The panel can be a decorative element, with a desirable color, material, texture, or the like. In an embodiment, the panel can be a transparent or translucent material, such as stained glass or a printed glass or plastic material that gives the appearance of stained glass. In an embodiment, a light source can be positioned within the pillar or column and can be configured to illuminate the transparent or translucent panel. In an embodiment, the light source is in the space between the pillar and the post. In an embodiment, the corner component can form a frame for the decorative panel.
In a preferred embodiments the railing is formed from balusters and rails. A
plurality of balusters are placed between a top rail and a bottom rail and then secured to the top and bottom rails. A rail cover can then be secured to the top rail to make the railing.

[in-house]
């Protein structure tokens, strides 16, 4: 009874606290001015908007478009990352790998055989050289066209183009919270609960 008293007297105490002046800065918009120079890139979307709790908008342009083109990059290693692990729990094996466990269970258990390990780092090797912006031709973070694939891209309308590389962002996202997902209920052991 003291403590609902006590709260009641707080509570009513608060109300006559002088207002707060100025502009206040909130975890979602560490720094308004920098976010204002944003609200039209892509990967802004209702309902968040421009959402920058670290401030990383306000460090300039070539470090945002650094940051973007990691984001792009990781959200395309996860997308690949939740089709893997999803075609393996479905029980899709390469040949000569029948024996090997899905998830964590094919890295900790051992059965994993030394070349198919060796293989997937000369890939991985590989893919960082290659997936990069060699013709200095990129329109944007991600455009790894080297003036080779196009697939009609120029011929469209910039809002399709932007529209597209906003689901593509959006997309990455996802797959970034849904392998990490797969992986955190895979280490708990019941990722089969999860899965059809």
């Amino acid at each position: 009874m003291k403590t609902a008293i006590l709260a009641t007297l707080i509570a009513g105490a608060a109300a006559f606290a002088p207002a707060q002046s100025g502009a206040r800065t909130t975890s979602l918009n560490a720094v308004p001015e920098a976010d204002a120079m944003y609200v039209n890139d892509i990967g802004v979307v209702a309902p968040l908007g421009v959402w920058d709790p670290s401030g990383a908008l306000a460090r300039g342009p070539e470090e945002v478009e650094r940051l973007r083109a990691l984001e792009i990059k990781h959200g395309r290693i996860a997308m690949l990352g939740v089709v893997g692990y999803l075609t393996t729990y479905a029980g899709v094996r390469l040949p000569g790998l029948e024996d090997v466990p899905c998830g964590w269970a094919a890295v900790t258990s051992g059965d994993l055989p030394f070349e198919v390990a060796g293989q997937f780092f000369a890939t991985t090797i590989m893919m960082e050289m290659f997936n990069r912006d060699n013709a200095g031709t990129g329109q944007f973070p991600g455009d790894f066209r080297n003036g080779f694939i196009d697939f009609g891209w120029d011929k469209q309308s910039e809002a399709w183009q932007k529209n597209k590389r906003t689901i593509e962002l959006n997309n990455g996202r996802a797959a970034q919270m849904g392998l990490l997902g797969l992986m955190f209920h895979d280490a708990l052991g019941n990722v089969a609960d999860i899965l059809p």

The structural members can be made in whole or in part of a variety of materials, including biopolymer, wood, glass, and composite materials, and can be metalized with brass, bronze, chrome, or gun metal for unique looks and styles. The top caps can also made of glass or other transparent or translucent material and lighted from the inside. Other lighting arrangements are also possible. The structural members can take a variety of shapes. For example, the structural members can have rounded or sharp edges, and can be circular or polygons. The structural members can be made in a variety of ways, including injection molding or extrusion. The structural members can also be secured in a variety of ways, including by being screwed, nailed, glued, snapped, or fastened. Biopolymer components can be thermowelded together. Thermowelds can be smoothed or otherwise featured with a knife, muter or other tool to provide a pleasing appearance.